Back to Tech Talk



The 12

The 12+ Premium Edition

The 251

The 47

The 47 "GOLD"

The FET 47 *Updated*

The 87

The 67 *New*

Tech Talk

Tech Talk & Reviews

460 DIY Mods

"Just Change the tube"

Behind the Scenes

Microphone Tests

The Biography

Audio Files & Examples

Facebook button rollover icon Follow us



Digital Audio by the numbers

Continued from page 1 ...

So we have discovered that with more switches we can count bigger numbers. Nice. So what? Well what if those switches were the bits in an audio file? Ahhh. The plot thickens.

A Thought Experiment

Just for discussion lets imagine we have a computer that can work with 8 bits at a time. It's connected to an analog to digital interface unit with one input. The input has a microphone plugged into it. Now this interface unit takes a sample of the audio 48,000 times every second and it converts the analog voltage from the microphone into a digital number. With these 8 bit numbers it records 8 bits, with every sample it takes, onto a disk file. The numbers in the file are all recorded in order, exactly as the digitizer got them from the microphone.

Quick how many audio levels can we digitize with 8 bits? (Hint: A bit is just like a switches we talked about on page 1)

Answer: 2 to the power of 8

= 2 x 2 x 2 x 2 x 2 x 2 x 2 x 2 = 256 levels of audio!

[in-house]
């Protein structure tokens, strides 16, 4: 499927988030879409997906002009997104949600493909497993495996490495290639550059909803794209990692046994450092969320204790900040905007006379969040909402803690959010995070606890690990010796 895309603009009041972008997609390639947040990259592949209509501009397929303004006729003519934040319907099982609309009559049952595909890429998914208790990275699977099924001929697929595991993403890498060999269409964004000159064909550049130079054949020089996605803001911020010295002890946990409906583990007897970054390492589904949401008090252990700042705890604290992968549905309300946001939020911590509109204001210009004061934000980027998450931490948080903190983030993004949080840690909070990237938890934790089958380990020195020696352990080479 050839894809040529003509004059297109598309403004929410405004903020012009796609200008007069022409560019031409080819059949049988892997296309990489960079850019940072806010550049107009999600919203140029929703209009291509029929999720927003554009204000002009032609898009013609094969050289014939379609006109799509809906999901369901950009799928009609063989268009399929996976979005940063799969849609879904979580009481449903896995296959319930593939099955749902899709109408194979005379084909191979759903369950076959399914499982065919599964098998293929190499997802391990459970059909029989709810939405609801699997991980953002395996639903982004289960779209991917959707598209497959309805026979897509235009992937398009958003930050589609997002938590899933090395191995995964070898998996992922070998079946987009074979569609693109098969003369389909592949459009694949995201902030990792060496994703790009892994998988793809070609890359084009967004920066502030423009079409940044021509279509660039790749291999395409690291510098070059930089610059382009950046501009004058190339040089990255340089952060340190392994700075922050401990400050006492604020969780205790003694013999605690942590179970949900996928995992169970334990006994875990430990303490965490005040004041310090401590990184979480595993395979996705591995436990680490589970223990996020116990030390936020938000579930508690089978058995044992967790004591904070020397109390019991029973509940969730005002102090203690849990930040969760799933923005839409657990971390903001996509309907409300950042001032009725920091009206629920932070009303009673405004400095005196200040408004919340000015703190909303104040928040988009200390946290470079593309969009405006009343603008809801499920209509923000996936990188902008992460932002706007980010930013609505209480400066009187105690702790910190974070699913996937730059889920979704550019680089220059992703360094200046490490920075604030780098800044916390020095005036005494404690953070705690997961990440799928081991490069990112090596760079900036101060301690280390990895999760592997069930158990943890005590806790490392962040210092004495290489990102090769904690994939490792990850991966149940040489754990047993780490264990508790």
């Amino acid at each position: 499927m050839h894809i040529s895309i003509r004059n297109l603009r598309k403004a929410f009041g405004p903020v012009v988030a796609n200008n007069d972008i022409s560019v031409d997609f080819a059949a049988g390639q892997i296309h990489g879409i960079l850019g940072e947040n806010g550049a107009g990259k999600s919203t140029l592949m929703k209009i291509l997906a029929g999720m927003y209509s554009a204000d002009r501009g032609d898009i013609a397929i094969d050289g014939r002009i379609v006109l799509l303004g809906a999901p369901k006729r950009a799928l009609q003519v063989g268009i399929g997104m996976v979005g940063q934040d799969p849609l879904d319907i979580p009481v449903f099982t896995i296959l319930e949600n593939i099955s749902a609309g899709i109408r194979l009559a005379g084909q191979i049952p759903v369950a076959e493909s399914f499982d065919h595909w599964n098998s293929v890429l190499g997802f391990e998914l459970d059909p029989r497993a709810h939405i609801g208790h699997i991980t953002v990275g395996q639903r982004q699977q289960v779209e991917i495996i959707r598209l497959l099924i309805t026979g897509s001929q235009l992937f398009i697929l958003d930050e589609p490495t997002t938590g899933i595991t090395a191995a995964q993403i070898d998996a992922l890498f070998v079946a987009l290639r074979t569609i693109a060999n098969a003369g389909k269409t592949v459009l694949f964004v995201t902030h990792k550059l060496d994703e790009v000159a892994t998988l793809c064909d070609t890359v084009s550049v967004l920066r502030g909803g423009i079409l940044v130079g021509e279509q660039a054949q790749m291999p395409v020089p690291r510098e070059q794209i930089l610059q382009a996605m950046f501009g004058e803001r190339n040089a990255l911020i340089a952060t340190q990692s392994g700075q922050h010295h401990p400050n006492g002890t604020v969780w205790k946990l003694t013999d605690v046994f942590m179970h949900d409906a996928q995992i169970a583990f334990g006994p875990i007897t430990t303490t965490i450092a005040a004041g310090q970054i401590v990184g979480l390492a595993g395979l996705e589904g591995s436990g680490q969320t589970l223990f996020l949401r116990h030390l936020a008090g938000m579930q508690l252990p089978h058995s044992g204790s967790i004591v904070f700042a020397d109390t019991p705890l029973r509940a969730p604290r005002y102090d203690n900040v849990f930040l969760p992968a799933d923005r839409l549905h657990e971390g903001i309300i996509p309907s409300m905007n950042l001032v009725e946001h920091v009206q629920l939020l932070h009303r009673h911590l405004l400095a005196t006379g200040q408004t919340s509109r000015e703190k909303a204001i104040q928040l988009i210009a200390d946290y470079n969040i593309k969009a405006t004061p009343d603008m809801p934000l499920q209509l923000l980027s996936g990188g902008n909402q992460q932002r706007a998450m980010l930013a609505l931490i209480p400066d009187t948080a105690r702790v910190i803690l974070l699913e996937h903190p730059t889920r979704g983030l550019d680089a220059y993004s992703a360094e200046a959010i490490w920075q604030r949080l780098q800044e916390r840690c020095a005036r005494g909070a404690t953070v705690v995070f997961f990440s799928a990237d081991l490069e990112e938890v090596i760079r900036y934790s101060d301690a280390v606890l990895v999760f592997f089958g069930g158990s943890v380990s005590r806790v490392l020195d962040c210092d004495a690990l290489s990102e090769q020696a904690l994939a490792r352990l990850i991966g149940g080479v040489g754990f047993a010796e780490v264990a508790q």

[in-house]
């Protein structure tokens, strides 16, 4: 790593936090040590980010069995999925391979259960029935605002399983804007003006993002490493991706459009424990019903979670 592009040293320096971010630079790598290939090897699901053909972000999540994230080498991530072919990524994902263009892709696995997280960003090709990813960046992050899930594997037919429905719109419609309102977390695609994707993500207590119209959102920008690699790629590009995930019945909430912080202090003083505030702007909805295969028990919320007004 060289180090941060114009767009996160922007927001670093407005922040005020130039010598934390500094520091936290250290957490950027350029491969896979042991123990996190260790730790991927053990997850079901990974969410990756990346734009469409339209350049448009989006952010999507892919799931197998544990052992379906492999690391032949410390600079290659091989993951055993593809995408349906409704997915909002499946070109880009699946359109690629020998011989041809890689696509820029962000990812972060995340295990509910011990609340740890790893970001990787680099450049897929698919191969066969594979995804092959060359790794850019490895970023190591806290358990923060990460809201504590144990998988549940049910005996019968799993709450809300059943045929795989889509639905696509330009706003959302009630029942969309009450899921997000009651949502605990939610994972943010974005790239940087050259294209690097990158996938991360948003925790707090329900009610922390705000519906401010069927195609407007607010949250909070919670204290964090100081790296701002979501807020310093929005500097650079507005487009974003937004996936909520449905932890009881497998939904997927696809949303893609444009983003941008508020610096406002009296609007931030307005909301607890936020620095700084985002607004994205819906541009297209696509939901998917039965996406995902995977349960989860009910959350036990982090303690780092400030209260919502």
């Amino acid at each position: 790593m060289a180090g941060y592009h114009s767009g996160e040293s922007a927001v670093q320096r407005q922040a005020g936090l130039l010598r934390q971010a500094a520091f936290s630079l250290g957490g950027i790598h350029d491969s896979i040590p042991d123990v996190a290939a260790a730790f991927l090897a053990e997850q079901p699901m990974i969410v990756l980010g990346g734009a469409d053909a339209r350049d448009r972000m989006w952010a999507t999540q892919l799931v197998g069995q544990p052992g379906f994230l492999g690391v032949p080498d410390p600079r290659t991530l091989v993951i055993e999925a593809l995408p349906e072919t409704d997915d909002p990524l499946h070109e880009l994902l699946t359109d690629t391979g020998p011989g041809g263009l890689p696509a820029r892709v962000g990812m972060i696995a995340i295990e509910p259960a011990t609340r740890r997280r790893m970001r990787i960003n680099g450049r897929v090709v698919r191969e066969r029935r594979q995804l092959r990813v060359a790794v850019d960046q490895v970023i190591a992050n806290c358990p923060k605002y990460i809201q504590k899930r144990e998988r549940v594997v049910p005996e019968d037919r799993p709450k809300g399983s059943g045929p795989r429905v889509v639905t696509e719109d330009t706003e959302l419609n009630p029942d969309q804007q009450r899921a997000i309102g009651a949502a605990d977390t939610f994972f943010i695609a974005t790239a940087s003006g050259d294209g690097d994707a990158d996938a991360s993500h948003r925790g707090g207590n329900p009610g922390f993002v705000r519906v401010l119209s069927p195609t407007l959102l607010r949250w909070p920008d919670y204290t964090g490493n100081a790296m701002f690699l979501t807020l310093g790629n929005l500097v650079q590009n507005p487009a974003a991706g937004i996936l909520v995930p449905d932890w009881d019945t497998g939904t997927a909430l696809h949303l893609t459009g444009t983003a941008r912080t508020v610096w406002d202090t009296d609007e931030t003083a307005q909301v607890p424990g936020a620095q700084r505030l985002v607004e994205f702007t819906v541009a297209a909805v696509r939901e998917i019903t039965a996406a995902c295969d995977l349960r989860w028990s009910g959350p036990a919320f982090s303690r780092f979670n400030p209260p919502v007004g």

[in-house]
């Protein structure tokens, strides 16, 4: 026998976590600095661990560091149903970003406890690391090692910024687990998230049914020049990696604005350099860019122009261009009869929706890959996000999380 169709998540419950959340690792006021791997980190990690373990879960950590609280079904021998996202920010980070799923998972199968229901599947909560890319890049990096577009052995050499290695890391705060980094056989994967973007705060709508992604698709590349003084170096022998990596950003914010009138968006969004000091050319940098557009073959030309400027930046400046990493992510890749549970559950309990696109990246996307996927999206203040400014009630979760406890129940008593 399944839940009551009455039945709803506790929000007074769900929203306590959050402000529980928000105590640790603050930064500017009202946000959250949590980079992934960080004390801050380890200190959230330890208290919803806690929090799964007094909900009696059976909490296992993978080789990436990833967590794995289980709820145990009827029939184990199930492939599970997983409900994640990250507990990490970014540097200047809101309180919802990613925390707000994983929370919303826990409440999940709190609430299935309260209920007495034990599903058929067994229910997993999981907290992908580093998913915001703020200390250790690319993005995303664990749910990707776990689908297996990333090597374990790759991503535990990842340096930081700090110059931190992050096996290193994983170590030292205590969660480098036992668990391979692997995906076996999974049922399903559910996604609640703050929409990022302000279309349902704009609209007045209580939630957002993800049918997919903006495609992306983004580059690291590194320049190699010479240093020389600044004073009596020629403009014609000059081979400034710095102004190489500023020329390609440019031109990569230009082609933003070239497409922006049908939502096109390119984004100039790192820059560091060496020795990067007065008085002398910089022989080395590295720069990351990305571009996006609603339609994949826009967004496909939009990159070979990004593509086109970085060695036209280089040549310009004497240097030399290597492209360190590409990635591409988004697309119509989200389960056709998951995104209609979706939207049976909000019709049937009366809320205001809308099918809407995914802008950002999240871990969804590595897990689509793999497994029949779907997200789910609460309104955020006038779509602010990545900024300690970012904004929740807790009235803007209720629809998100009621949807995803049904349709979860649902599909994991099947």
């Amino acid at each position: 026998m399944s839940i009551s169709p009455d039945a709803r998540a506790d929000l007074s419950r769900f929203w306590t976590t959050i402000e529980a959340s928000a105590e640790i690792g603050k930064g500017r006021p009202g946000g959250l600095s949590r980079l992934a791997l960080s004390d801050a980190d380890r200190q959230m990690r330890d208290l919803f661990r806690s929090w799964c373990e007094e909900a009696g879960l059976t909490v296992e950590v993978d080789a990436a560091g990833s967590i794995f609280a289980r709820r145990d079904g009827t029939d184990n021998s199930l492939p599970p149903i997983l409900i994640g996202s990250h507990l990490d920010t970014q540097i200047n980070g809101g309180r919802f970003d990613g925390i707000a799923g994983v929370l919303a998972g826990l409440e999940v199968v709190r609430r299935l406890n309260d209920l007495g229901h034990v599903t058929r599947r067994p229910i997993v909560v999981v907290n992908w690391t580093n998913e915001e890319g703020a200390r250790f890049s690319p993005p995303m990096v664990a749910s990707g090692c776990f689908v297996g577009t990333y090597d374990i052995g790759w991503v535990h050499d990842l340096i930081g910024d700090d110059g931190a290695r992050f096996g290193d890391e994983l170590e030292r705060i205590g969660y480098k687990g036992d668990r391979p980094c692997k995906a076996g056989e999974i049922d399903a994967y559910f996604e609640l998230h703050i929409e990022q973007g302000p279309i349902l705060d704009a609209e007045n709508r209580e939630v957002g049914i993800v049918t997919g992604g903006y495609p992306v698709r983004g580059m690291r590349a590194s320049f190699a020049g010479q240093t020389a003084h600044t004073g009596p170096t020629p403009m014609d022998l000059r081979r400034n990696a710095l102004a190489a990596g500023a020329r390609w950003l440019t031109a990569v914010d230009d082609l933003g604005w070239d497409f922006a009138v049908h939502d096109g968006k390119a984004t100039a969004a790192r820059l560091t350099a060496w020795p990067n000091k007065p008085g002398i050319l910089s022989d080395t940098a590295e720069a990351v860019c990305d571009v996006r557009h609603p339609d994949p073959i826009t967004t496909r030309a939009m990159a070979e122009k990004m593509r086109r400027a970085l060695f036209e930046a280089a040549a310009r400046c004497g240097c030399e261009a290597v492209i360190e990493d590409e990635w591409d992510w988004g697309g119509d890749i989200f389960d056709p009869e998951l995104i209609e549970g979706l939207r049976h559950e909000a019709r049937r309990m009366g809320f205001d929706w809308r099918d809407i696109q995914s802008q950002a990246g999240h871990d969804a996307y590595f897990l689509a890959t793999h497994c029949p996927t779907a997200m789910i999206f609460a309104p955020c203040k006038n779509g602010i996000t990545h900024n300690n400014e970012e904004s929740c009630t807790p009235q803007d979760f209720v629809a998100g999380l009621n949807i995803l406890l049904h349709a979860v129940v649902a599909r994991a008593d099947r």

So that would mean what for audio quality? Well the sample rate is fast enough at 48,000/sec right? So we can accurately record frequencies right up to 20,000 Hz by sampling that fast. So that's good right? But what is the difference between the loudest sound we could record and the quietest sound? In other words the "Dynamic range" (Math alert! math alert! )

Answer :

db = 20Log(voltage1/voltage2)

= 20 x log( 256 / 1 ) = 48dB (That thucks Bevis!)

So 48dB is the **Maximum dynamic range that you could encode with 8 bits. Not very good for audio. So now you get why CDs use 16 bits per sample.

** Note: Well there is a way to make it better with 8 bits but it is (was) used for telephones not recording. See mu-Law encoding if you are interested.

If this makes you dizzy don't worry. The table below does all the math for you. The table shows how things improve when you uses more "switches" ... I mean bits.

Bit table

Wow! Look at how the range explodes as the number of bits goes up. This is the power of "exponential math". Everytime you add a bit you double the numeric capability of the encoding system. Doubling means 6 dB more range in the analog signals you can encode.

So it is clear to see that with 24 bits we get a recording system that exceeds the dynamic range of the best analog audio preamps made. And we can see that 16 bits is pretty good but not as wide a recording range as the best audio gear. And it looks like 32 bits would exceed the dynamic range of the human ear and all loudspeakers by a considerable amount.

Studer a80 tape machine photo

When I compare 24 bit Audio with a 144dB range from Full scale down to the dithering noise, to the a Studer A80, shown above I am amazed. The A80 was one of the finest tape decks ever made.

It had a range between the noise floor and tape saturation (3% distortion!) of ONLY *61dB!!!

I am soooooo happy that we use digitial audio these days.


*This is the original spec under NAB Equalization, 15 IPS tape speed and tape flux of 185nW/M.
Next Generation tape emulsions eventually moved this up to almost 70dB! :-)